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Most popular at the top
- Clarendon Press 2005; US$ 44.99
It is tempting to think that, if a person's beliefs are coherent, they are also likely to be true. Indeed, this truth-conduciveness claim is the cornerstone of the popular coherence theory of knowledge and justification. Hitherto much confusion has been caused by the inability of coherence theorists to define their central concept. Nor have they... more...
- Oxford University Press, USA 1987; US$ 18.99
Should the hard questions of philosophy matter to ordinary people? In this down-to-earth, nonhistorical guide, Thomas Nagel, the distinguished author of Mortal Questions and The View From Nowhere, brings philosophical problems to life, revealing in vivid, accessible prose why they have continued to fascinate and baffle thinkers across the centuries.... more...
- Allen & Unwin 2011; US$ 22.72
From ghosts and premonitions, to poltergeists and out of body experiences, share the encounters of everyday people with their sixth sense and what this reveals about life beyond the one we know, and - discover the power of your intuition. more...
- Clarendon Press 2007; US$ 44.99
Our thought and talk are situated. They do not take place in a vacuum but always in a context, and they always concern an external situation relative to which they are to be evaluated. Since that is so, Fran--ccedil--;ois Recanati argues, our linguistic and mental representations alike must be assigned two layers of content: the explicit content, or... more...
- Clarendon Press 2006; US$ 44.99
The paradox of knowability, derived from a proof by Frederic Fitch in 1963, is one of the deepest paradoxes concerning the nature of truth. Jonathan Kvanvig argues that the depth of the paradox has not been adequately appreciated. It has long been known that the paradox threatens antirealist conceptions of truth according to which truth is epistemic.... more...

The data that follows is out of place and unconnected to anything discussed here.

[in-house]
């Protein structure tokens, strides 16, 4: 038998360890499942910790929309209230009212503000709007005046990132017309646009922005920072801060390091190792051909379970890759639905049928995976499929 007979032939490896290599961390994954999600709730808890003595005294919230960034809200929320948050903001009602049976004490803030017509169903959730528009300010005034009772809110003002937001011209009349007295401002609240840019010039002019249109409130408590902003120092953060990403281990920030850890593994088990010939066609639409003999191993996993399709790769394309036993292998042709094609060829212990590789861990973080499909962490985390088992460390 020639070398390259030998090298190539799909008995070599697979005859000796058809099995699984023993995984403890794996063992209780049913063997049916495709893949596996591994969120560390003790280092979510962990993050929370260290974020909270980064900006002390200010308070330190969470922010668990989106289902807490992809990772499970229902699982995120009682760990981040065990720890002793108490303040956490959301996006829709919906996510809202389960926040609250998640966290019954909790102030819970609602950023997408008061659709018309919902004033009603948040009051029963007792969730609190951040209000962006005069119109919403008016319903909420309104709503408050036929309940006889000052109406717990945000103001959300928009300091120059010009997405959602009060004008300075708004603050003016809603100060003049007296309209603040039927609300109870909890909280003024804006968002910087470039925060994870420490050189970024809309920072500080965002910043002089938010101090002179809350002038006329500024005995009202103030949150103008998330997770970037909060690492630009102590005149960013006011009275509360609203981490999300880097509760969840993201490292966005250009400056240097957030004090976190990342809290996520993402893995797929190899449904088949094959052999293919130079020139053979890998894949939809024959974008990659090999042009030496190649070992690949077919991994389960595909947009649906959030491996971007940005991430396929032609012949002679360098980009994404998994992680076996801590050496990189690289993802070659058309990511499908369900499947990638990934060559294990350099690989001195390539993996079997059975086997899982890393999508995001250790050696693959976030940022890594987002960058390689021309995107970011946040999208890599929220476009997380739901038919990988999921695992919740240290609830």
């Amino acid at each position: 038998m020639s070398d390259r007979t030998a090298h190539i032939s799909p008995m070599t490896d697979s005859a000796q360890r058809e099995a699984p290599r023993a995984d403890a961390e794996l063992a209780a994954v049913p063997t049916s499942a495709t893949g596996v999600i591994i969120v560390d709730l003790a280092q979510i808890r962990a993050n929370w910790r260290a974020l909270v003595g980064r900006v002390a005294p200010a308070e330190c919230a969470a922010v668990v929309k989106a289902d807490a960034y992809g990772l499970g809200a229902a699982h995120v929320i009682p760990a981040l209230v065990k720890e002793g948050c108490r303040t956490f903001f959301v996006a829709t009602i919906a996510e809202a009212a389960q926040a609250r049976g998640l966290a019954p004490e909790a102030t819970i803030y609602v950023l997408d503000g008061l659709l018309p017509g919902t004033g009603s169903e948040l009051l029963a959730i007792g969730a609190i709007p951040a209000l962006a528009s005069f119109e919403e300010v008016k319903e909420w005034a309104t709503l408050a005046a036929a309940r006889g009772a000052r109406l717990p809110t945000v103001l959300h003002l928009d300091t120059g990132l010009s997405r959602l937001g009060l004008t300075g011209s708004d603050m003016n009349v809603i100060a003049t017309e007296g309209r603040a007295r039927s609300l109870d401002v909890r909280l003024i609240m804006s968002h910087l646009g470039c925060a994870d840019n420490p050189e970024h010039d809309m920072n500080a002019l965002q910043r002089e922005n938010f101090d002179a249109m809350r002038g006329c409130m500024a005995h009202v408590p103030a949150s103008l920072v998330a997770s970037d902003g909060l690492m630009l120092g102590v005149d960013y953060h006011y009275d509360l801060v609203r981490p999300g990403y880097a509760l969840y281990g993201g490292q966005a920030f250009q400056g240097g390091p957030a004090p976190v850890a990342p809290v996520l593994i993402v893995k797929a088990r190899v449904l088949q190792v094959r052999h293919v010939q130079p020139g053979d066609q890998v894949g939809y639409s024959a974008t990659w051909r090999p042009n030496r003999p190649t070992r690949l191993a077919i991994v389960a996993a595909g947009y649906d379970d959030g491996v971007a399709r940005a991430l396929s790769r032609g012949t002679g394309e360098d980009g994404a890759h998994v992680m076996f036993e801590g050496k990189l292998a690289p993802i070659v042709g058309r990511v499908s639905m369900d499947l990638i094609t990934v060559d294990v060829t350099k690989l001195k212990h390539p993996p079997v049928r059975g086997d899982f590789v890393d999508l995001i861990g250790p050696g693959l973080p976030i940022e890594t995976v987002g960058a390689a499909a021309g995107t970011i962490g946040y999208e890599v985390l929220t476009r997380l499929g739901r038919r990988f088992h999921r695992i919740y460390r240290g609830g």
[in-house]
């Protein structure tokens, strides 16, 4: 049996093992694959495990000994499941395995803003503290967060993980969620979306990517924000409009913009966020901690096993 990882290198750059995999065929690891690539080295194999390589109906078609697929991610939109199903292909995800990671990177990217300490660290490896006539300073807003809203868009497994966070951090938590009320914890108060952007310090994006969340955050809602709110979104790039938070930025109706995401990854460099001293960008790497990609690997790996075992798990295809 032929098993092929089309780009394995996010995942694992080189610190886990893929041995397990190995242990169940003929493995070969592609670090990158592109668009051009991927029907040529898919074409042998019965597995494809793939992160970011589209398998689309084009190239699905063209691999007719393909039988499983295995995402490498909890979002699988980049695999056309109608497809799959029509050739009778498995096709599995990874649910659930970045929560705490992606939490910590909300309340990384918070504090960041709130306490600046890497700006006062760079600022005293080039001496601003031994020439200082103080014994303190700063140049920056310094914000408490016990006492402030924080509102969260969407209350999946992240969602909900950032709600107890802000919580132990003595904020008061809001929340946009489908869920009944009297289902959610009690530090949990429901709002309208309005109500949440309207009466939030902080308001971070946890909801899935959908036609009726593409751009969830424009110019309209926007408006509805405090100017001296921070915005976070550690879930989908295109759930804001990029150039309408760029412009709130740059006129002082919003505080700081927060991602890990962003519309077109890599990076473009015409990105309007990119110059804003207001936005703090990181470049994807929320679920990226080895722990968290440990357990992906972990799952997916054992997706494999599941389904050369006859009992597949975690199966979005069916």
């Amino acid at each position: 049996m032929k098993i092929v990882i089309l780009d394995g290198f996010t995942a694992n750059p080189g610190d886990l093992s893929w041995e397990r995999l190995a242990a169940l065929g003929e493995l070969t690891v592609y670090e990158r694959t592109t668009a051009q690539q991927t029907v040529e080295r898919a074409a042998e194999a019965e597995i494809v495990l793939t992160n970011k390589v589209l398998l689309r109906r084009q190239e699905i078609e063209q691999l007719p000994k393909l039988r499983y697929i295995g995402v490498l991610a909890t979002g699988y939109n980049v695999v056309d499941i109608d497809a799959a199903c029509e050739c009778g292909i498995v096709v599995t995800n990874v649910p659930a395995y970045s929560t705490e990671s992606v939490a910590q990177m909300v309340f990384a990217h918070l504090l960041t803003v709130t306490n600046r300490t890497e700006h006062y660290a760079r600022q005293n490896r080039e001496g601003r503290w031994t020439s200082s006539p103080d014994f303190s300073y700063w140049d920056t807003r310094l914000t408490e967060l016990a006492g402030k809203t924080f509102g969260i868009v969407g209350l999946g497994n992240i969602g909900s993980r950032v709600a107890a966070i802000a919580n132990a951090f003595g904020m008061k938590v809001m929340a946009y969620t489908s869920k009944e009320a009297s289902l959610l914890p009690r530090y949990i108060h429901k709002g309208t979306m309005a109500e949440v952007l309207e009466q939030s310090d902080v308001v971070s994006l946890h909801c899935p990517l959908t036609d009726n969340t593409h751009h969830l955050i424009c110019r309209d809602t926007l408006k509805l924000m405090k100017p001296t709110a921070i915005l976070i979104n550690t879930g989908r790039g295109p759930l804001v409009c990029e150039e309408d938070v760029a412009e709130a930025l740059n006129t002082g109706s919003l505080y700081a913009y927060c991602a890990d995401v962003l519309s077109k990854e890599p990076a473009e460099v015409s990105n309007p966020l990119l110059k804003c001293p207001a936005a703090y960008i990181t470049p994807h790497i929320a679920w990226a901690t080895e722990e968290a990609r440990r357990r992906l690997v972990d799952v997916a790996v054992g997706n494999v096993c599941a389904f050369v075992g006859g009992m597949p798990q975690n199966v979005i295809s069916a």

- Clarendon Press 2003; US$ 44.99
The Realm of Reason develops a new, general theory of what it is for a thinker to be entitled to form a given belief. The theory locates entitlement in the nexus of relations between truth, content, and understanding. Peacocke formulates three principles of rationalism that articulate this conception. The principles imply that all entitlement has a... more...
- Clarendon Press 2002; US$ 98.99
Jay Rosenberg offers a systematic philosophical theory of knowledge which is specifically responsive to the fact that we always engage the world from a particular perspective within it. It consequently calls into question in a fundamental way many received understandings regarding the relationships among the concepts of knowledge, belief, justification,... more...
- Algora Publishing 2011; US$ 21.95
Short philosophical dialogues geared to todays problems stimulate readers to think about their approach to life and, like a good interlocutor, help readers to explore their assumptions from a variety of perspectives. Join the discussion among friends as they take a fresh look at two concepts whose meaning and definitions we may all too often... more...
- Oxford University Press, USA 2012; US$ 73.99
The past twenty-five years have seen a major renewal of interest in the topic of a priori knowledge. In the sixteen essays collected here, which span this entire period, philosopher Albert Casullo documents the complex set of issues motivating the renewed interest, identifies the central epistemological questions, and provides the leading ideas of... more...
- Oxford University Press, USA 2011; US$ 84.99
Knowledge how to do things is a pervasive and central element of everyday life. Yet it raises many difficult questions that must be answered by philosophers and cognitive scientists aspiring to understand human cognition and agency. What is the connection between knowing how and knowing that? Is knowledge how simply a type of ability or disposition... more...